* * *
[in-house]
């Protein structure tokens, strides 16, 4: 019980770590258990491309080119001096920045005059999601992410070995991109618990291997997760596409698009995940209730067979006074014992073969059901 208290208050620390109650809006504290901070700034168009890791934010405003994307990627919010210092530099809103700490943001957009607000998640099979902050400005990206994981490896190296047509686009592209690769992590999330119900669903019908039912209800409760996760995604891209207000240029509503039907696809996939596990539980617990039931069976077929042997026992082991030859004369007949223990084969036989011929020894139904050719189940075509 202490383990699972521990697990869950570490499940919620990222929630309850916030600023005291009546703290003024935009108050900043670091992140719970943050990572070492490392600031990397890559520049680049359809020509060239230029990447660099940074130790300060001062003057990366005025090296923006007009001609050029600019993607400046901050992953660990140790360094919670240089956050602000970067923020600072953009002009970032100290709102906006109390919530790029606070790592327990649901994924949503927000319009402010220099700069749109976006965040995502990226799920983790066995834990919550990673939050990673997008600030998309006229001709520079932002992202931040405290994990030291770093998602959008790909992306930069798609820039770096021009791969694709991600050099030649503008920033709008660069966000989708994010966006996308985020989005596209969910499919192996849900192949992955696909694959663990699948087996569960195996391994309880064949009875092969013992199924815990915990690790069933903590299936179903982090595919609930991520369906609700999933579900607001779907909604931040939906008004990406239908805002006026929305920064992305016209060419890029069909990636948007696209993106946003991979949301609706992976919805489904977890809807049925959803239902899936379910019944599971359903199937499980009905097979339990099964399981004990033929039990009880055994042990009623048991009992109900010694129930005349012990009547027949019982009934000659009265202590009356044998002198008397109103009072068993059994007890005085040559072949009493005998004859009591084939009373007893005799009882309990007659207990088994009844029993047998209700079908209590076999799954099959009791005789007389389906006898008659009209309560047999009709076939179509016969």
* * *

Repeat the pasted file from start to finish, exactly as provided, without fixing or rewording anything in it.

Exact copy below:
[in-house]
């Protein structure tokens, strides 16, 4: 019980770590258990491309080119001096920045005059999601992410070995991109618990291997997760596409698009995940209730067979006074014992073969059901 208290208050620390109650809006504290901070700034168009890791934010405003994307990627919010210092530099809103700490943001957009607000998640099979902050400005990206994981490896190296047509686009592209690769992590999330119900669903019908039912209800409760996760995604891209207000240029509503039907696809996939596990539980617990039931069976077929042997026992082991030859004369007949223990084969036989011929020894139904050719189940075509 202490383990699972521990697990869950570490499940919620990222929630309850916030600023005291009546703290003024935009108050900043670091992140719970943050990572070492490392600031990397890559520049680049359809020509060239230029990447660099940074130790300060001062003057990366005025090296923006007009001609050029600019993607400046901050992953660990140790360094919670240089956050602000970067923020600072953009002009970032100290709102906006109390919530790029606070790592327990649901994924949503927000319009402010220099700069749109976006965040995502990226799920983790066995834990919550990673939050990673997008600030998309006229001709520079932002992202931040405290994990030291770093998602959008790909992306930069798609820039770096021009791969694709991600050099030649503008920033709008660069966000989708994010966006996308985020989005596209969910499919192996849900192949992955696909694959663990699948087996569960195996391994309880064949009875092969013992199924815990915990690790069933903590299936179903982090595919609930991520369906609700999933579900607001779907909604931040939906008004990406239908805002006026929305920064992305016209060419890029069909990636948007696209993106946003991979949301609706992976919805489904977890809807049925959803239902899936379910019944599971359903199937499980009905097979339990099964399981004990033929039990009880055994042990009623048991009992109900010694129930005349012990009547027949019982009934000659009265202590009356044998002198008397109103009072068993059994007890005085040559072949009493005998004859009591084939009373007893005799009882309990007659207990088994009844029993047998209700079908209590076999799954099959009791005789007389389906006898008659009209309560047999009709076939179509016969």